Luka Modric insists his midfield battle with Christian Eriksen will be just a sub-plot when Croatia and Denmark clash for a place in the World Cup quarter-finals.
The Tottenham playmakers past and present hold down important roles for their national sides, with Modric outstanding for Croatia so far at Russia 2018 and Eriksen Denmark’s main attacking threat.
Given their high profiles, plenty of focus has fallen on how they will get on in Nizhny Novgorod, with their rivalry widely portrayed as being crucial to how Sunday’s game will unfold.
Asked about Eriksen, Modric said: “I don’t like to compare players, particularly to compare others with myself.
“What I can say about Eriksen is he’s a fantastic player, a world-class player. He’s played a fantastic season at Tottenham. He’s the most important player for Denmark.
“What will decide the game will be how the teams perform as teams. No individual can do it on their own. Individuals can dictate certain incidents but the most important thing is how we perform as a team on the pitch.”
Modric added: “Of course, this is an important game for us.
“We’ve played fantastically in the group stage, we must be proud of that, but this new game makes us forget all that went before and try to translate what we’ve already done to Sunday’s game.”
Croatia have not gone past the World Cup group stage since 1998, when they were semi-finalists in France and only edged out by the hosts.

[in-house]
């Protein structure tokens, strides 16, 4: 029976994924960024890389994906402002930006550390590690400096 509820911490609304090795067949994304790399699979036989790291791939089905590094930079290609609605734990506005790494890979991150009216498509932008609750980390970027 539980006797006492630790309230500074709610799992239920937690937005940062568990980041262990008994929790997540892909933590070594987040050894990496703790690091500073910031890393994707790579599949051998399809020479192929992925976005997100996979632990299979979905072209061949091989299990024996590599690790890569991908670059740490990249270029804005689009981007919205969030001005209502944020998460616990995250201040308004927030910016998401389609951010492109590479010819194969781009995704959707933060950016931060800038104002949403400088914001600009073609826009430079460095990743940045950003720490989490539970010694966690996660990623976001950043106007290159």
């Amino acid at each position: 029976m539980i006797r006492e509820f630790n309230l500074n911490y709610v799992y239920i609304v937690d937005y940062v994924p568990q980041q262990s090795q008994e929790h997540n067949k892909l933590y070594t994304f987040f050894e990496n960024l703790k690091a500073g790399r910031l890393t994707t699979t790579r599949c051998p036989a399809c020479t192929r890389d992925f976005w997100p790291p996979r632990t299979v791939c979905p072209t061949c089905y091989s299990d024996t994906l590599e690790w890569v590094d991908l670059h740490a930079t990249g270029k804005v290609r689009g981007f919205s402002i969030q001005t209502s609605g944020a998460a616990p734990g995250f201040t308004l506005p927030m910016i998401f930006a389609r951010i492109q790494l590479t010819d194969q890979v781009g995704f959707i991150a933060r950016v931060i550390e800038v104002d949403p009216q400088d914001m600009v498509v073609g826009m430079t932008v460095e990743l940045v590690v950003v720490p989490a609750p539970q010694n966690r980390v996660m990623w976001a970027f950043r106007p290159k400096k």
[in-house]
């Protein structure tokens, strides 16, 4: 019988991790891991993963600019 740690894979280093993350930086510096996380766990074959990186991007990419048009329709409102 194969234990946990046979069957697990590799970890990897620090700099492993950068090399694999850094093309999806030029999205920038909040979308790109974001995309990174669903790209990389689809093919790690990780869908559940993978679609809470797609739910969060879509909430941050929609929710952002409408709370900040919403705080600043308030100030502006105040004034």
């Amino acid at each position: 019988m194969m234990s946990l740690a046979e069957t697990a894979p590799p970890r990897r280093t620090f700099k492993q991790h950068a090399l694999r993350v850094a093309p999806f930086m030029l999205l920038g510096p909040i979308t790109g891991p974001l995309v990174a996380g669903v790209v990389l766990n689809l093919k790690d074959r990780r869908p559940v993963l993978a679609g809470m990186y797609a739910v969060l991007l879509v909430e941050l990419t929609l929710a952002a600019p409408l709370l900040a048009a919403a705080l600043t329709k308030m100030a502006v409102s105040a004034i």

“It will be a stern test for us,” Modric said. “It is high time this generation cleared this obstacle.
“I expect us to be capable of doing that.”
Coach Zlatko Dalic was asked about the prospect of Modric, who has played his club football for Real Madrid since 2012, going on to be voted player of the tournament.
“I would be the happiest man on Earth because it would mean Croatia have done something significant,” Dalic said, “so God willing it will be so.”
Denmark manager Age Hareide is aware that his side can become just the second side in Danish history to make the last eight of the tournament.
They are in fine form, too, riding an 18-game unbeaten wave.
However, some critics have accused them of being too defensive-minded, and the manager knows they need to offer new solutions against Croatia.
“I think we are writing Danish history anyway,” he said at his pre-match press conference.
“But I am not thinking so much about that. I am thinking of our team being able to play in different ways.
“We have many good players, but we have a team which is what has taken us so far. We know Croatia have a good team, skilful players, but you will see a different Denmark from what you have seen so far.
“The type of game we will play will be different, we need to play differently to progress.”
Hareide was joined at the press conference by goalkeeper Kasper Schmeichel, whose family ties with Denmark great Peter have been well documented.
That did not stop one reporter trying again, even though he admitted mid-question that he had seen a social media post from Schmeichel Jnr in which he expressed his frustration about the comparisons.
“It’s not annoying, I just expect more from you guys!” he said.
“It’s inevitable coming to a World Cup, new media who haven’t spoke to me before. The Danish guys know what the response will be. I guess it’s part of life.”